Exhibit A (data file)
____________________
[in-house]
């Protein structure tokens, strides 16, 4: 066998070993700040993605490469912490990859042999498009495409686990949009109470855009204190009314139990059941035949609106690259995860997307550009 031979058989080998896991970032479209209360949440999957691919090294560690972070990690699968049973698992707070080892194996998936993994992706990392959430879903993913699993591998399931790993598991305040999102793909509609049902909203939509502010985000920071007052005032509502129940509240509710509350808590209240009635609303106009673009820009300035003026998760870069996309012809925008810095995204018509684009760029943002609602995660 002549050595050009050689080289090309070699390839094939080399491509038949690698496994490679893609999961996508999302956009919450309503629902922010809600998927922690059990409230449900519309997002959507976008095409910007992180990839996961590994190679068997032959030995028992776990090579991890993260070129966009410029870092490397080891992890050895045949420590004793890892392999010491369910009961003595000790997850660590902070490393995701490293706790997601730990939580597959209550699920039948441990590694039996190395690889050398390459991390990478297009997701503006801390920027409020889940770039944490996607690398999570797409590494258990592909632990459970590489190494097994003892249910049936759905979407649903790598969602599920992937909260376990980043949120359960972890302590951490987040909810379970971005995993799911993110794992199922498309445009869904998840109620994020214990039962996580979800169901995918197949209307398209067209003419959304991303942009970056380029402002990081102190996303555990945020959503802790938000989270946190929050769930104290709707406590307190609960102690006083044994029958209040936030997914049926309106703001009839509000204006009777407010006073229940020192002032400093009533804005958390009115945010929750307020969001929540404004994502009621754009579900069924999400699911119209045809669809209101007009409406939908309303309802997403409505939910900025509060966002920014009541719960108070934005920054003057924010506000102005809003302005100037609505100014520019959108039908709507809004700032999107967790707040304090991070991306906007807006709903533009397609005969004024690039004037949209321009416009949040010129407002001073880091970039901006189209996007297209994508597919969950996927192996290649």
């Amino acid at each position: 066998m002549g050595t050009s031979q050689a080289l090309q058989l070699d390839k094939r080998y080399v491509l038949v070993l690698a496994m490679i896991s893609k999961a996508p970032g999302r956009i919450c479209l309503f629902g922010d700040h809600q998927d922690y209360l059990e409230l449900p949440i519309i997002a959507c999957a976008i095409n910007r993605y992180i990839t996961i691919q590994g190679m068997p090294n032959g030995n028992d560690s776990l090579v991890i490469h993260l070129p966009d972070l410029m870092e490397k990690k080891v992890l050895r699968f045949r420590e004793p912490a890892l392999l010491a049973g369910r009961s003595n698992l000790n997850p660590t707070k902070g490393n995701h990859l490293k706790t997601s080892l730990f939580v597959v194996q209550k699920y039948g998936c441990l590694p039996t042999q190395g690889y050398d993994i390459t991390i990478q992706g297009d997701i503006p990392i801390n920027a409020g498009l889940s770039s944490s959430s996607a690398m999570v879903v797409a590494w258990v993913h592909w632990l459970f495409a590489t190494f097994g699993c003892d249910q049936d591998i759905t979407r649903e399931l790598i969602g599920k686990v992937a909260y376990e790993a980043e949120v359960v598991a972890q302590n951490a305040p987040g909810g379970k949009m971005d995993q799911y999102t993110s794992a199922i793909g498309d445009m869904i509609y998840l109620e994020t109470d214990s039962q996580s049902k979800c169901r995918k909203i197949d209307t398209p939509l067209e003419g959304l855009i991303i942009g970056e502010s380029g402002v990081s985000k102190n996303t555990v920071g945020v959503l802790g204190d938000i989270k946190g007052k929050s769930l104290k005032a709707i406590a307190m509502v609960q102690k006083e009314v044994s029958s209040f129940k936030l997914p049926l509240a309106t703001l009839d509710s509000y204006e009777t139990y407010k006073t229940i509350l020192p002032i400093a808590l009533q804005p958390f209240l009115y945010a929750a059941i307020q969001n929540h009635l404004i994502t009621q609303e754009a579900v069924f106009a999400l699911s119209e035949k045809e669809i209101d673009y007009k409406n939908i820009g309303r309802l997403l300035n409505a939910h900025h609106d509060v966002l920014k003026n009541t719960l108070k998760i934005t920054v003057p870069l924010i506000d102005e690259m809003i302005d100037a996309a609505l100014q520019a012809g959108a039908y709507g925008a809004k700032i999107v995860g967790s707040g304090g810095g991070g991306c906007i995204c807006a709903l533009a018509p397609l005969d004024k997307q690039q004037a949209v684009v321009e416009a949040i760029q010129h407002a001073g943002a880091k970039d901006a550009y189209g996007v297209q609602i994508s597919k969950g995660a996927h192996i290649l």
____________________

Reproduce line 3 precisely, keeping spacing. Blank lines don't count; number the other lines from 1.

């Amino acid at each position: 066998m002549g050595t050009s031979q050689a080289l090309q058989l070699d390839k094939r080998y080399v491509l038949v070993l690698a496994m490679i896991s893609k999961a996508p970032g999302r956009i919450c479209l309503f629902g922010d700040h809600q998927d922690y209360l059990e409230l449900p949440i519309i997002a959507c999957a976008i095409n910007r993605y992180i990839t996961i691919q590994g190679m068997p090294n032959g030995n028992d560690s776990l090579v991890i490469h993260l070129p966009d972070l410029m870092e490397k990690k080891v992890l050895r699968f045949r420590e004793p912490a890892l392999l010491a049973g369910r009961s003595n698992l000790n997850p660590t707070k902070g490393n995701h990859l490293k706790t997601s080892l730990f939580v597959v194996q209550k699920y039948g998936c441990l590694p039996t042999q190395g690889y050398d993994i390459t991390i990478q992706g297009d997701i503006p990392i801390n920027a409020g498009l889940s770039s944490s959430s996607a690398m999570v879903v797409a590494w258990v993913h592909w632990l459970f495409a590489t190494f097994g699993c003892d249910q049936d591998i759905t979407r649903e399931l790598i969602g599920k686990v992937a909260y376990e790993a980043e949120v359960v598991a972890q302590n951490a305040p987040g909810g379970k949009m971005d995993q799911y999102t993110s794992a199922i793909g498309d445009m869904i509609y998840l109620e994020t109470d214990s039962q996580s049902k979800c169901r995918k909203i197949d209307t398209p939509l067209e003419g959304l855009i991303i942009g970056e502010s380029g402002v990081s985000k102190n996303t555990v920071g945020v959503l802790g204190d938000i989270k946190g007052k929050s769930l104290k005032a709707i406590a307190m509502v609960q102690k006083e009314v044994s029958s209040f129940k936030l997914p049926l509240a309106t703001l009839d509710s509000y204006e009777t139990y407010k006073t229940i509350l020192p002032i400093a808590l009533q804005p958390f209240l009115y945010a929750a059941i307020q969001n929540h009635l404004i994502t009621q609303e754009a579900v069924f106009a999400l699911s119209e035949k045809e669809i209101d673009y007009k409406n939908i820009g309303r309802l997403l300035n409505a939910h900025h609106d509060v966002l920014k003026n009541t719960l108070k998760i934005t920054v003057p870069l924010i506000d102005e690259m809003i302005d100037a996309a609505l100014q520019a012809g959108a039908y709507g925008a809004k700032i999107v995860g967790s707040g304090g810095g991070g991306c906007i995204c807006a709903l533009a018509p397609l005969d004024k997307q690039q004037a949209v684009v321009e416009a949040i760029q010129h407002a001073g943002a880091k970039d901006a550009y189209g996007v297209q609602i994508s597919k969950g995660a996927h192996i290649l």